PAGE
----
Innumerable lives of children slain,
Upon the altar of Herod’s doubt,
And the will of Pharaoh – abandoned to Hapi,
For fear of new power, new life, to keep old,
The earth and its joys; they preyed on the mothers,
Stealing their offspring –
They saw the death of the ones who should bury them.
The earth and the river, the seas have cried out,
And call still to the Lord: “How long must we wait?
When will you make us new, cleaned of this blood?”
The waters have yet to be turned to dark red,
Bones still have not choked the rivers dry,
Nor the swarms of carrion-eaters enveloped the sky,
Hidden are the remains of the unjustly slain.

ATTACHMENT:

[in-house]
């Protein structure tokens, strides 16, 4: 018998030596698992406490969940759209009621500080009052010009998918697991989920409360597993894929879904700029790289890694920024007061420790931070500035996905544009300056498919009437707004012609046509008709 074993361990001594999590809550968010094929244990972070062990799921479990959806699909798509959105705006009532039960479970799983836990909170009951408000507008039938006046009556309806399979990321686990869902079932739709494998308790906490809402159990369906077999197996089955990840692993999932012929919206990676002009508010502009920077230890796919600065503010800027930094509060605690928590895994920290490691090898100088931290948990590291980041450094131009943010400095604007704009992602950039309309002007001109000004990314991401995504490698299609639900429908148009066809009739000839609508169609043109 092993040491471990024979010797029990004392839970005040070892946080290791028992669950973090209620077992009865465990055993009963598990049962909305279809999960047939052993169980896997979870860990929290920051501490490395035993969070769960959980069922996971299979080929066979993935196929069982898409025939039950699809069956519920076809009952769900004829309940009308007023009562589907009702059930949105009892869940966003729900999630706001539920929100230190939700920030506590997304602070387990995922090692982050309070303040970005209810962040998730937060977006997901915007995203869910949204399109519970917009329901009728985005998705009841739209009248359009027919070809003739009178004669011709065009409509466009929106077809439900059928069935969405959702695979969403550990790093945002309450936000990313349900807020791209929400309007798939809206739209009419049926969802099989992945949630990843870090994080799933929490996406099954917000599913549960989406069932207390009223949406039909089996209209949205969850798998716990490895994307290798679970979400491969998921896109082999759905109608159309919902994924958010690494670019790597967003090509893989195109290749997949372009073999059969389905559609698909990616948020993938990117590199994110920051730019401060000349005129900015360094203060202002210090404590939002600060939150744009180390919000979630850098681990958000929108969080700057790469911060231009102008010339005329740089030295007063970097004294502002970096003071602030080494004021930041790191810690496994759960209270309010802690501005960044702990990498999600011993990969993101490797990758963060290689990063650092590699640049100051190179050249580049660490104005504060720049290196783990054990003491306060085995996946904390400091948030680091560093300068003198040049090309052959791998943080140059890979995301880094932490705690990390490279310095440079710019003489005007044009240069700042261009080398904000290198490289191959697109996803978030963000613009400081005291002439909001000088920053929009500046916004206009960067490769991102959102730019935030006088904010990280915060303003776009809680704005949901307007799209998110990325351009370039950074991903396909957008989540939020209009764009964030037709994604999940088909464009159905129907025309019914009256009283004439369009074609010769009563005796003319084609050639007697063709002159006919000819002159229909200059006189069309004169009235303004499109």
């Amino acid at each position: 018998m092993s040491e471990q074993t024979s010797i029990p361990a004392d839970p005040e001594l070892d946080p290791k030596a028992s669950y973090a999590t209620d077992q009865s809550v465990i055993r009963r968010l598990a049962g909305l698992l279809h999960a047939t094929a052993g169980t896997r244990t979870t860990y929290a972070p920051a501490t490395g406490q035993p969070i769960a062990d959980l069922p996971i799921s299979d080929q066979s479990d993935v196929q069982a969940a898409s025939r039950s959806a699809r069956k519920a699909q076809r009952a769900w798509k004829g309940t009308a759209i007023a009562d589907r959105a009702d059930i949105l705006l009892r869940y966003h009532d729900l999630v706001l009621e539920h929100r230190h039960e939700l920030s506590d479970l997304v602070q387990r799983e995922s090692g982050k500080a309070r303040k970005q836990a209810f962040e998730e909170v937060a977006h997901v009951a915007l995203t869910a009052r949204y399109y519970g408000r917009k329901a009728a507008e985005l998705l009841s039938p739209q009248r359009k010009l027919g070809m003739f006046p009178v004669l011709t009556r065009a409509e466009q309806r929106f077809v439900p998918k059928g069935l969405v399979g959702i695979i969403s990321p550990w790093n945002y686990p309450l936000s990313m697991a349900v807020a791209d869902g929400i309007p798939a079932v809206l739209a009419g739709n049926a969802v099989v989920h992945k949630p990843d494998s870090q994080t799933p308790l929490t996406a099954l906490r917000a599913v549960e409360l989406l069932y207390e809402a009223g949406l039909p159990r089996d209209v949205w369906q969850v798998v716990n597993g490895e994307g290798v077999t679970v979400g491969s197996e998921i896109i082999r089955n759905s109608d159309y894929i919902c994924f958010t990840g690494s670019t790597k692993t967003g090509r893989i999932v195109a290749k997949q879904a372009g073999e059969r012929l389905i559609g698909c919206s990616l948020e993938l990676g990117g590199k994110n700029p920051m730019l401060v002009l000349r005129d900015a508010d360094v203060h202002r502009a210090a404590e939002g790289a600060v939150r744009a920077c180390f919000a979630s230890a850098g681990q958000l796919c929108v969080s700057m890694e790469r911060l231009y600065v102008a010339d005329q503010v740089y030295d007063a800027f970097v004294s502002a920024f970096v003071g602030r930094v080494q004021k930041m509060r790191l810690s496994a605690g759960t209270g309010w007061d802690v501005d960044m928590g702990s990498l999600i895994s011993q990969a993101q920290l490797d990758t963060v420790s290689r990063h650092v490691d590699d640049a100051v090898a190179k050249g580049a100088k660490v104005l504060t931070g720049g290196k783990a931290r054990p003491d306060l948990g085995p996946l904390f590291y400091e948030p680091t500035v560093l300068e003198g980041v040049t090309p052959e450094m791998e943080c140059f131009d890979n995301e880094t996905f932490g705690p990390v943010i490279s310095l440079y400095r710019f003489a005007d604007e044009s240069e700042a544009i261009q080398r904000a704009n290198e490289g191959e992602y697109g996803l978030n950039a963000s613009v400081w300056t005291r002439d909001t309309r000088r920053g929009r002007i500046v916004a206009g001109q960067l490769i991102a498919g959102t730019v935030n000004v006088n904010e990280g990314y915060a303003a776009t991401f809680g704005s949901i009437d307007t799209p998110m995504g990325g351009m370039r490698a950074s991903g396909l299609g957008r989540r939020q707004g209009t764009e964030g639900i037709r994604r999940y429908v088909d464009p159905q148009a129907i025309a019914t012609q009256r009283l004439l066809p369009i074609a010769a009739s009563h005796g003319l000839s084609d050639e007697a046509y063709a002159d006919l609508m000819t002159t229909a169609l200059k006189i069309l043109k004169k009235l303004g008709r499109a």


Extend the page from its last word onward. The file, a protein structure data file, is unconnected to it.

Innumerable lives forbidden to choose,
‘Ere they saw daylight their beings were sundered,
For fear of an army for the nation of God
As traitors they were dealt,
And while none could yet so much as raise
A weapon against this hell,
The bronze-edged sword and point they felt,
In battle silent fell.
. . . . . .
Amidst the cries and tumult, a soldier leaving,
Looked back on a mother grieving,
Lying in blood of her dying infant,
Mingling her tears with the innocent red,
Wishing herself to be fallen there dead,
And the warrior, sun and battle-seasoned,
Duty-sworn, wrongly obeyed, in heartbreak swayed,
And wiping his sword of twenty long years,
Cleaned it also with his remorseful tears.